Fruit yield is a function of numbers of fruit per acre and the size of those fruit. To accurately predict yield, one must have an accurate estimate of the average number of fruit per acre and average fruit size. If one would like to predict fruit packout, then an estimate of the distribution of fruit size is also needed. Obtaining accurate estimates of fruit numbers and fruit size requires appropriate sampling schemes.
Estimating Number of Fruit per Tree
If we have a good estimate of the average number of fruit per tree, then we can estimate the number of fruit per acre by simply multiplying fruit per tree by trees per acre. Unfortunately, I am not aware of methods for estimating numbers of fruit per tree or per acre. For fruit thinning experiments, researchers often use data from one to three limbs per tree to express crop density (fruit/cm2 branch cross-sectional area). My experience is that this does not provide a very good estimate of either the number of fruit or average fruit size for the entire tree. There is quite a bit of variation from one limb to another and sampling just three limbs is usually inadequate to estimate the entire tree. Currently many orchards attempt to estimate crop load by looking at trees. Experienced estimators usually provide fairly accurate estimates, but every few years the estimates are inaccurate. I think the problem is that the tree is 3-dimensional and we can only see two dimensions and we need to be able to see the fruit in the interior of the tree. So one area where we need additional research is to develop a method for accurately estimating number of fruit per tree. This chore will be easiest for high-density plantings with narrow canopies because we can see into the middle of the tree.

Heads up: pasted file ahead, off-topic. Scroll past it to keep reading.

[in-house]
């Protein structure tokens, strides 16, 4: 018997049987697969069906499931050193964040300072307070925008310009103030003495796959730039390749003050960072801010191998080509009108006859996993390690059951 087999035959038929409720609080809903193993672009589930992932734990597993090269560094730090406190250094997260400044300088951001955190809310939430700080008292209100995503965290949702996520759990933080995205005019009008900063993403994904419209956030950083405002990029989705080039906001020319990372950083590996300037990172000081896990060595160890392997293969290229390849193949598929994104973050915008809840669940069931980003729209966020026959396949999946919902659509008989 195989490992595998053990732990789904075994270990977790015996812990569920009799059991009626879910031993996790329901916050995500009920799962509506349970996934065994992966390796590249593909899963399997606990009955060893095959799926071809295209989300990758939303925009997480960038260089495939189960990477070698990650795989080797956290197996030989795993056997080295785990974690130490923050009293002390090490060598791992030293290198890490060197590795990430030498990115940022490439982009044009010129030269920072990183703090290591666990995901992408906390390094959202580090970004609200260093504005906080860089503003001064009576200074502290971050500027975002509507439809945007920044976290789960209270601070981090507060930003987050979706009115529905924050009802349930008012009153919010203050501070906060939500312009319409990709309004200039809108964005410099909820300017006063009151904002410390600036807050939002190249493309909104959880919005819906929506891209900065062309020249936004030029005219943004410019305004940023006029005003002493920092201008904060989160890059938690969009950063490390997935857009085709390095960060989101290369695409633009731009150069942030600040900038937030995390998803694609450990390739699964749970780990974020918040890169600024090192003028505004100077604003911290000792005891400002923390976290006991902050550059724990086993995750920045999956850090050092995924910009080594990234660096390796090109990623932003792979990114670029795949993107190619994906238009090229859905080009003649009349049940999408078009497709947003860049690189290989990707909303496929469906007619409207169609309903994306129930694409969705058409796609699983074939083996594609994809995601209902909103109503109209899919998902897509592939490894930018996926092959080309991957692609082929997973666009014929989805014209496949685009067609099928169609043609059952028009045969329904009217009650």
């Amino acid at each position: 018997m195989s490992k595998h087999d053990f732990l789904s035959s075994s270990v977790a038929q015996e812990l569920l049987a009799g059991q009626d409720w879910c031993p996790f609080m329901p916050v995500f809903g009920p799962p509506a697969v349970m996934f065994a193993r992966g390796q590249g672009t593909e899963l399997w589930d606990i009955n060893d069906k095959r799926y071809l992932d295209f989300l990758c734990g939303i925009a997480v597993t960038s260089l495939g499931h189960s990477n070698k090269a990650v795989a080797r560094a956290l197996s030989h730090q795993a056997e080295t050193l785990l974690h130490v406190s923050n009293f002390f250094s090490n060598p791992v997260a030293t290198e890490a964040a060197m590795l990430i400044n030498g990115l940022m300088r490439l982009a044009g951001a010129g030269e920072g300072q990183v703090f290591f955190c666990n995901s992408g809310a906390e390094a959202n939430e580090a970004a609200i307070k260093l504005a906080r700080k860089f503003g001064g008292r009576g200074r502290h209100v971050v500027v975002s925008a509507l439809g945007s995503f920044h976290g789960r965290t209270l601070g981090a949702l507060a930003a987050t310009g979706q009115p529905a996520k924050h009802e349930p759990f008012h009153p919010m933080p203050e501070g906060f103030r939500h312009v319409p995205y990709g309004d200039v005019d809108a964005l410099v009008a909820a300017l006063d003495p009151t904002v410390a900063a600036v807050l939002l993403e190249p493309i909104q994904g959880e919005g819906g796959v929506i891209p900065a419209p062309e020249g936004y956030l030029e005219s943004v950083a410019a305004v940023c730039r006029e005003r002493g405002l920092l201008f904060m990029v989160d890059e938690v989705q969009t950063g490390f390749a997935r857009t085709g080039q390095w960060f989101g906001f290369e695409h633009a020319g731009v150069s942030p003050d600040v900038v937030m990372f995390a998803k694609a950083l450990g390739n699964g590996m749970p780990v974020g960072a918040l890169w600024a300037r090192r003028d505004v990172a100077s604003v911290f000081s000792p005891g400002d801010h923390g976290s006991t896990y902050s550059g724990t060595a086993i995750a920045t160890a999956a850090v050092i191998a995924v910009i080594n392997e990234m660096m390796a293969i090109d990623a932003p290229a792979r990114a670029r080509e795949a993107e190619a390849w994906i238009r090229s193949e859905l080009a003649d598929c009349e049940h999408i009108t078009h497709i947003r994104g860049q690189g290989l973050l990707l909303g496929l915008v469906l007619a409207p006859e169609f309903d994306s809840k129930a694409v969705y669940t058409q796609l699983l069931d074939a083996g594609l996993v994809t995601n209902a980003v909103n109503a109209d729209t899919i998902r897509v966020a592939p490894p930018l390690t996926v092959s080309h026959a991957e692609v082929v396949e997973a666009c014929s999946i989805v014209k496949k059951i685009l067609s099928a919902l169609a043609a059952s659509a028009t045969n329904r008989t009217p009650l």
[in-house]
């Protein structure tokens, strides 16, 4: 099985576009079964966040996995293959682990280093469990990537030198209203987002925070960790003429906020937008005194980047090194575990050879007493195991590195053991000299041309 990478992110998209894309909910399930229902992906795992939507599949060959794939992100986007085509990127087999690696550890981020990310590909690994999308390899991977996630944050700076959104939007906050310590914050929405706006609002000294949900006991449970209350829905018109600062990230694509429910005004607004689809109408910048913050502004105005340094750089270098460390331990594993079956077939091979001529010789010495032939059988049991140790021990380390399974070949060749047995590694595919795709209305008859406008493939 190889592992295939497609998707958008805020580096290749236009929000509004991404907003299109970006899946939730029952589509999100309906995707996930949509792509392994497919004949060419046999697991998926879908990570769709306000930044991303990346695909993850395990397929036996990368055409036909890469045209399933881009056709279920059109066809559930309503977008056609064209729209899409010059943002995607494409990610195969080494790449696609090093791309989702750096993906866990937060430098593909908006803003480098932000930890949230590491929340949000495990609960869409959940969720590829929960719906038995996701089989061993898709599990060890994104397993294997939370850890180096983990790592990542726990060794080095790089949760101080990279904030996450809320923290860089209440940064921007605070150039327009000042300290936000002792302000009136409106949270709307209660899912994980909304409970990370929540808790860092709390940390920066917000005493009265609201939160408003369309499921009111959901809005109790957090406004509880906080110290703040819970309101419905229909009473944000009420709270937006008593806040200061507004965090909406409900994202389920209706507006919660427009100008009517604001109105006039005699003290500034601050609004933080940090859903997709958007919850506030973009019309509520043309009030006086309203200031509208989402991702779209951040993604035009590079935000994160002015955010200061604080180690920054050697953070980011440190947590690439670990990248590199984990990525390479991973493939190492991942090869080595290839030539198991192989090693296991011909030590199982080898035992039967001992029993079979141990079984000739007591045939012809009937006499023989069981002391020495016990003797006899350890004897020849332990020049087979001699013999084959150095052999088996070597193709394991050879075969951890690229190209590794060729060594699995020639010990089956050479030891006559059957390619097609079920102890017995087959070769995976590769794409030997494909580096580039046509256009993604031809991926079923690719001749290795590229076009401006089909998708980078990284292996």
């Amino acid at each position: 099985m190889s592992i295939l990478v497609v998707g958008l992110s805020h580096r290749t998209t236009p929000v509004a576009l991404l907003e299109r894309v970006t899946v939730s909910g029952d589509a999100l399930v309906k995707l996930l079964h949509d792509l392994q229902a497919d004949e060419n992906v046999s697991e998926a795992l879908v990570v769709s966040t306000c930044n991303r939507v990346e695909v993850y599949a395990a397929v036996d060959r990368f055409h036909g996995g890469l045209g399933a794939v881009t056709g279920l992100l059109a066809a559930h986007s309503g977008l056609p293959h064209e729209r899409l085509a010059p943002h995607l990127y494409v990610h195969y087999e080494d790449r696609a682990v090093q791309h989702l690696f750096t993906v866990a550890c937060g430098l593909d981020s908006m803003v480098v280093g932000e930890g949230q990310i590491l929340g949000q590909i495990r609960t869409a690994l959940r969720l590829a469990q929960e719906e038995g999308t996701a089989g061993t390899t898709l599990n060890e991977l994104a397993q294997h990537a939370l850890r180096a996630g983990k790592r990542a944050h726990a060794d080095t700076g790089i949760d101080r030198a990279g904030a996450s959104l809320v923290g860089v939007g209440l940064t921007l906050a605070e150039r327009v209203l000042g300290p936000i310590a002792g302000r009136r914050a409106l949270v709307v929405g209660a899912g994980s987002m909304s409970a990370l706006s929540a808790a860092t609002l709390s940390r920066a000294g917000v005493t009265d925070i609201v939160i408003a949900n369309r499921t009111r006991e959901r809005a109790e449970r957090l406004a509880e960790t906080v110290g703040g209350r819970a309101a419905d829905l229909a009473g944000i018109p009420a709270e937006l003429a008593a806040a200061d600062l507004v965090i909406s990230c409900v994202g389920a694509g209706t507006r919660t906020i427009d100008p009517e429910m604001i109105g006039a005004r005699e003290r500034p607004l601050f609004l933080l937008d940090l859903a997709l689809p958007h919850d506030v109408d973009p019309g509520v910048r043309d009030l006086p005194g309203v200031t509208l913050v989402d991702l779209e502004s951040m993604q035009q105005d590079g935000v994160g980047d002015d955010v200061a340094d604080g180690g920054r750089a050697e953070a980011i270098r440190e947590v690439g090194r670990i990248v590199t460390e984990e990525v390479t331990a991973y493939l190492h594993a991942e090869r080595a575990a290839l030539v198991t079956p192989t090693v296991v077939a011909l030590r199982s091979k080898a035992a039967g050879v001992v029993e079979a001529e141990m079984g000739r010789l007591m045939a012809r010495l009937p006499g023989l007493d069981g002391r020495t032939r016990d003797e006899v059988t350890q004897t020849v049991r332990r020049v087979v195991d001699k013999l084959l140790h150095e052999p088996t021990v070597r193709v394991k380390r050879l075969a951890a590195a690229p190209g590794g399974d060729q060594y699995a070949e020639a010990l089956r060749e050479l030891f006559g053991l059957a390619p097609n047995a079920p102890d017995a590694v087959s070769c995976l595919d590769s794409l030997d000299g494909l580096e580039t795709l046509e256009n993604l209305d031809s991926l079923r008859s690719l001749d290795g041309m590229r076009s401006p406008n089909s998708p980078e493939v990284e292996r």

Estimating Fruit Size